JOHANNESBURG The New York Time— Anti-immigrant protesters led a violent march into South Africa’s administrative capital, Pretoria, on Friday, and the police responded with rubber bullets, tear gas and water cannons.

President Jacob Zuma appealed for calm and condemned the latest wave of anti-foreigner violence to grip South Africa in recent years.


“Many citizens of other countries living in South Africa are law-abiding and contribute to the economy of the country positively,” Mr. Zuma said.

“It is wrong to brandish all non-nationals as drug dealers or human traffickers,” he said. “Let us isolate those who commit such crimes and work with government to have them arrested, without stereotyping and causing harm to innocent people.”

Legal and illegal African immigrants to South Africa, which has the continent’s most advanced economy, have been the focus of criticism and resentment and sometimes of violent attacks in recent years. South Africans accuse migrants of stealing jobs or exploiting locals by running small businesses in poor, black townships.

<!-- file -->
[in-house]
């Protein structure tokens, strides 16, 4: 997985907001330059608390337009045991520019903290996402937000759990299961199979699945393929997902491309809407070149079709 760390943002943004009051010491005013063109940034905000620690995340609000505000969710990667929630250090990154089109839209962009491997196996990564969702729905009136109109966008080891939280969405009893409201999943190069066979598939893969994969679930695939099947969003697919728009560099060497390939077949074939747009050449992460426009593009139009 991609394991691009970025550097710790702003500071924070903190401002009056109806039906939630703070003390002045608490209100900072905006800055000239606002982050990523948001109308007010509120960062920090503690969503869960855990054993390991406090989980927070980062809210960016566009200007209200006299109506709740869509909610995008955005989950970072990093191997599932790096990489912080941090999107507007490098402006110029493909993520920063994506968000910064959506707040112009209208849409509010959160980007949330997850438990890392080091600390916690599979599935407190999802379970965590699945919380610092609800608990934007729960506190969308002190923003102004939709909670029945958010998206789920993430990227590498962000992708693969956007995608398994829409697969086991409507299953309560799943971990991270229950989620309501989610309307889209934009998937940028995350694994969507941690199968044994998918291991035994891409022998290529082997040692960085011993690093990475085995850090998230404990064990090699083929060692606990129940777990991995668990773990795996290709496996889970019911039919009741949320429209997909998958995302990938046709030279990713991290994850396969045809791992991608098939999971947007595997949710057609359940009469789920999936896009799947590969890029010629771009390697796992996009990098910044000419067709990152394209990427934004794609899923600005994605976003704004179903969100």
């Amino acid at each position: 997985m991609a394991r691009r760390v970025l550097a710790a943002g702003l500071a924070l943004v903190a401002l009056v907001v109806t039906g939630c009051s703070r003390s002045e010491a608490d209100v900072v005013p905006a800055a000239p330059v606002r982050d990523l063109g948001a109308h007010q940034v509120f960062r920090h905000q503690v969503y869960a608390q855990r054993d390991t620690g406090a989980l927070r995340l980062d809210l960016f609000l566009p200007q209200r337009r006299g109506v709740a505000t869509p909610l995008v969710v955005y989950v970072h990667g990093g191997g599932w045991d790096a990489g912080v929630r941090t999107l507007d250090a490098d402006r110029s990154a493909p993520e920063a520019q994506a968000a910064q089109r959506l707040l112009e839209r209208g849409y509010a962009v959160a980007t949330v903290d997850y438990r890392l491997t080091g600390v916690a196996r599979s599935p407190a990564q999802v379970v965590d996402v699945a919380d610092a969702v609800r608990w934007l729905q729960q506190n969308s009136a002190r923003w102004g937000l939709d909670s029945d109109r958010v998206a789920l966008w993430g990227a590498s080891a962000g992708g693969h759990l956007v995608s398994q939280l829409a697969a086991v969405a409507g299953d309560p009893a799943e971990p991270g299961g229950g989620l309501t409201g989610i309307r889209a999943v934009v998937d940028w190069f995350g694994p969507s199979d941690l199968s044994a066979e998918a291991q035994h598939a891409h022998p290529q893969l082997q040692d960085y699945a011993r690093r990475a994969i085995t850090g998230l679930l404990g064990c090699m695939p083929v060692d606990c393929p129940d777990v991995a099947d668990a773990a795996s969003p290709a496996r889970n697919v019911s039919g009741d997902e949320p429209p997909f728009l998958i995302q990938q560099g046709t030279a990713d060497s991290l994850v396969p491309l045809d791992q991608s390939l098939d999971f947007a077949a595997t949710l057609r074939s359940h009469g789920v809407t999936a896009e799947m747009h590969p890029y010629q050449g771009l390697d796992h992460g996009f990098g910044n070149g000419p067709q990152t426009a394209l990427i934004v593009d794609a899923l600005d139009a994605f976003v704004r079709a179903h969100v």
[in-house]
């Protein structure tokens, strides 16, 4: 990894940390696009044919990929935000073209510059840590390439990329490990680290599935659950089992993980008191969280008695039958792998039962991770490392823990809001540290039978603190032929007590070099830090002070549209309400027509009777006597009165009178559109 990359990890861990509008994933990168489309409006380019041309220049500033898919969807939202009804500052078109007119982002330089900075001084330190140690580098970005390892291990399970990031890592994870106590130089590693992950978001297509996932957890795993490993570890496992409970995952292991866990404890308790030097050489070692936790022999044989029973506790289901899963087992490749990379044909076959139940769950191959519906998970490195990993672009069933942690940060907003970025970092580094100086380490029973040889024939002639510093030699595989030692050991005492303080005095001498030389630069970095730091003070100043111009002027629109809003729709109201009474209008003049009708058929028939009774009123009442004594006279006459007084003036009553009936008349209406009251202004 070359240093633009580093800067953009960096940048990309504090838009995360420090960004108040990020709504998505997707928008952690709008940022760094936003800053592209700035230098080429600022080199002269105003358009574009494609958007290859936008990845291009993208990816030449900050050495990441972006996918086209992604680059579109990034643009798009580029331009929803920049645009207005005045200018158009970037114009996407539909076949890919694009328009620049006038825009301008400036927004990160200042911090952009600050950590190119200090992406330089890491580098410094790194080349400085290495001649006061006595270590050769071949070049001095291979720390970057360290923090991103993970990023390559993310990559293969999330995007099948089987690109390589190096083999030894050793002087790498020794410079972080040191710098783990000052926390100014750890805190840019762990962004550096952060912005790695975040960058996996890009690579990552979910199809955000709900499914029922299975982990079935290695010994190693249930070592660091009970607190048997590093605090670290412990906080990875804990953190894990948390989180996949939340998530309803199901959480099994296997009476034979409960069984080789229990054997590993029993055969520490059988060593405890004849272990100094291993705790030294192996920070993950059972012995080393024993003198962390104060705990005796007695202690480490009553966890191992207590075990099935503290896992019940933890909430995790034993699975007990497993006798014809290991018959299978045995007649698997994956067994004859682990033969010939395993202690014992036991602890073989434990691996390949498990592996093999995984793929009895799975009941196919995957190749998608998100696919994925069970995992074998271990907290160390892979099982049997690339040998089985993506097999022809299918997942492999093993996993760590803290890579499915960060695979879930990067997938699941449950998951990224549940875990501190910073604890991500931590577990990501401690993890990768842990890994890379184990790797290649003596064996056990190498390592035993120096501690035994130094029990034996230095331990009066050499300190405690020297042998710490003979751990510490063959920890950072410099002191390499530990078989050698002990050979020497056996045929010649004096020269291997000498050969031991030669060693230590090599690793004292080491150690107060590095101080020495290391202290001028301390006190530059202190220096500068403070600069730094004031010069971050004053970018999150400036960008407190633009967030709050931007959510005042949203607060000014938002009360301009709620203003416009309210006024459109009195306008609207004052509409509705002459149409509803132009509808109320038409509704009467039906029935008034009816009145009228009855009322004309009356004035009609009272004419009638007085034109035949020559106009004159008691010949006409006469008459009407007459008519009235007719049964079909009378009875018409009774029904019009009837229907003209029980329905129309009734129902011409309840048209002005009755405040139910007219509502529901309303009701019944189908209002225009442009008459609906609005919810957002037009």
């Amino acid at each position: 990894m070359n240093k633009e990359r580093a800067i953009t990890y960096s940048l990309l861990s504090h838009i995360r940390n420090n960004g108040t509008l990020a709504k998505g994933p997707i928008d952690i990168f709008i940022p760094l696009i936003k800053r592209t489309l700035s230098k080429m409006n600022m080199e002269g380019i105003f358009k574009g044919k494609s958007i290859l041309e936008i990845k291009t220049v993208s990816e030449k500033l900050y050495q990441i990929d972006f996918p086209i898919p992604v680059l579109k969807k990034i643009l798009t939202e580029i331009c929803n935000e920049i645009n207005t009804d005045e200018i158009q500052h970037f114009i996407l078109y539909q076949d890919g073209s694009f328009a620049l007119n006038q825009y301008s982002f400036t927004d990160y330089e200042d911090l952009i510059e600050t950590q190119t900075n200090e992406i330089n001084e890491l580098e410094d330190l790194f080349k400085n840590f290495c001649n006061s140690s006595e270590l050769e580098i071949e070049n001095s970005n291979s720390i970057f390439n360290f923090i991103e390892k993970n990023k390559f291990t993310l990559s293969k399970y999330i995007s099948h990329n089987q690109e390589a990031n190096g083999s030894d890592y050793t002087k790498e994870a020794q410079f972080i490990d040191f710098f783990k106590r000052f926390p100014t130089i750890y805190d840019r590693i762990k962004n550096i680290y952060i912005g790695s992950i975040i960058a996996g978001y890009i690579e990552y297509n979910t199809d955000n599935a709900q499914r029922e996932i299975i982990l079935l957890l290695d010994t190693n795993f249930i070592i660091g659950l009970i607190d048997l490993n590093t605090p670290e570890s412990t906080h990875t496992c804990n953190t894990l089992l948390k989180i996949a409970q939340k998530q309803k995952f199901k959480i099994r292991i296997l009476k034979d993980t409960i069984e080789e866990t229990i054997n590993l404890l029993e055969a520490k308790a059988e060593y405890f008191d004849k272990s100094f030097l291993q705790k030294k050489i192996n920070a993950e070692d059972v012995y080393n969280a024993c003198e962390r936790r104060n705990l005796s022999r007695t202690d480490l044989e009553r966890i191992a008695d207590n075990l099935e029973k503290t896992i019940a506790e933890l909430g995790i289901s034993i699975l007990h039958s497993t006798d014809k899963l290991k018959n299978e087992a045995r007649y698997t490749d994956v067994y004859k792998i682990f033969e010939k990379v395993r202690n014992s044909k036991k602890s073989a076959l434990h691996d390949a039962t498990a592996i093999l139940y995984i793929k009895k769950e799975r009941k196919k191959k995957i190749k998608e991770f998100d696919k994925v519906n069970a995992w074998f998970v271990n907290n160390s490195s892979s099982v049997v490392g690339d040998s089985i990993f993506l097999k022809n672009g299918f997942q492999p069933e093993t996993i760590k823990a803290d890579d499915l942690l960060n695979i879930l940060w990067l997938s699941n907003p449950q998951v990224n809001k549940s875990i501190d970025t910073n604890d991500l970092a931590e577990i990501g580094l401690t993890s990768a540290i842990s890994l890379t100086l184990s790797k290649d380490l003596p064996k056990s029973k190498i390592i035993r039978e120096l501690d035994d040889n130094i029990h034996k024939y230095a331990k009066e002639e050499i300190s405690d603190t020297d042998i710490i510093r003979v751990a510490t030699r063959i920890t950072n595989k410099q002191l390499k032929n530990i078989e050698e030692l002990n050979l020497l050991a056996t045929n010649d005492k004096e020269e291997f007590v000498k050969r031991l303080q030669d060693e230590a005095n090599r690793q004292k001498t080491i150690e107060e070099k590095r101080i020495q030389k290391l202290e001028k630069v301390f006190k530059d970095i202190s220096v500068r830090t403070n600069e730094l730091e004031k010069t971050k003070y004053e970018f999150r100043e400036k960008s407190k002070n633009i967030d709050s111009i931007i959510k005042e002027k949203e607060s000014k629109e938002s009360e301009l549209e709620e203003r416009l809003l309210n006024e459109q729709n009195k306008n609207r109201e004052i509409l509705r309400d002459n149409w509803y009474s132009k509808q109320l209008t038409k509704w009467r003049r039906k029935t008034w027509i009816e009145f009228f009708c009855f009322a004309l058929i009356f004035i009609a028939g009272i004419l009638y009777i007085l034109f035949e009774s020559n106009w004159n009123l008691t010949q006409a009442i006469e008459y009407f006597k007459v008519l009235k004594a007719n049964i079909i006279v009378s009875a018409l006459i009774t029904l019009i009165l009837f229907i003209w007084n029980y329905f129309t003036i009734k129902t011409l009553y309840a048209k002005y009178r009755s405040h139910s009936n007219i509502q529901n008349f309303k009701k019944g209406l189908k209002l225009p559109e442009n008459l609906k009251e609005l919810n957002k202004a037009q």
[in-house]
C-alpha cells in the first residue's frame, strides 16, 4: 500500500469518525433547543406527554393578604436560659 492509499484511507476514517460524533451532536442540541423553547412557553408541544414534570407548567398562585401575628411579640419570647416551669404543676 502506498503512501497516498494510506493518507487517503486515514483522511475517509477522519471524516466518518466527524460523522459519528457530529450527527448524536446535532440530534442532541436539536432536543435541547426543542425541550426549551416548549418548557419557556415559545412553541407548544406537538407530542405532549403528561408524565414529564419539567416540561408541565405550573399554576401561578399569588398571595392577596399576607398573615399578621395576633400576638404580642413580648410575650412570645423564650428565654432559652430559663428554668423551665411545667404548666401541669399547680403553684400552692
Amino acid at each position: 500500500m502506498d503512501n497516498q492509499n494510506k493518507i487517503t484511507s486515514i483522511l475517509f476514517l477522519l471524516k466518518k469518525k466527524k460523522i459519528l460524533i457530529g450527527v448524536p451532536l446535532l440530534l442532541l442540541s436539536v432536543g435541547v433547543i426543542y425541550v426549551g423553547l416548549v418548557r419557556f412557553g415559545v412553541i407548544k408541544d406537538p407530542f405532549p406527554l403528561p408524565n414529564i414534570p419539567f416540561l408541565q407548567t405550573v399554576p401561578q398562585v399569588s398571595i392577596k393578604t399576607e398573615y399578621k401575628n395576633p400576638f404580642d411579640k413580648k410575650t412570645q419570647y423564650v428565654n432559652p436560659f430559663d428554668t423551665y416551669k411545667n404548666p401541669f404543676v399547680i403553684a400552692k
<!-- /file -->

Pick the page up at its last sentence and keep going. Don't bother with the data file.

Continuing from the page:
Others blame foreigners for the country’s high crime rates. The accusations, which are not backed up by official statistics, resonate in a country with a jobless rate of 27-percent and yawning income inequalities.

The latest anti-immigrant sentiments were set off in a neighborhood south of Johannesburg called Rosettenville, where residents burned down a dozen houses that they said were being used by Nigerians as drug dens and brothels.

The attacks spread to other areas, including around Pretoria, where communities and businesses owned by foreigners have been targeted.

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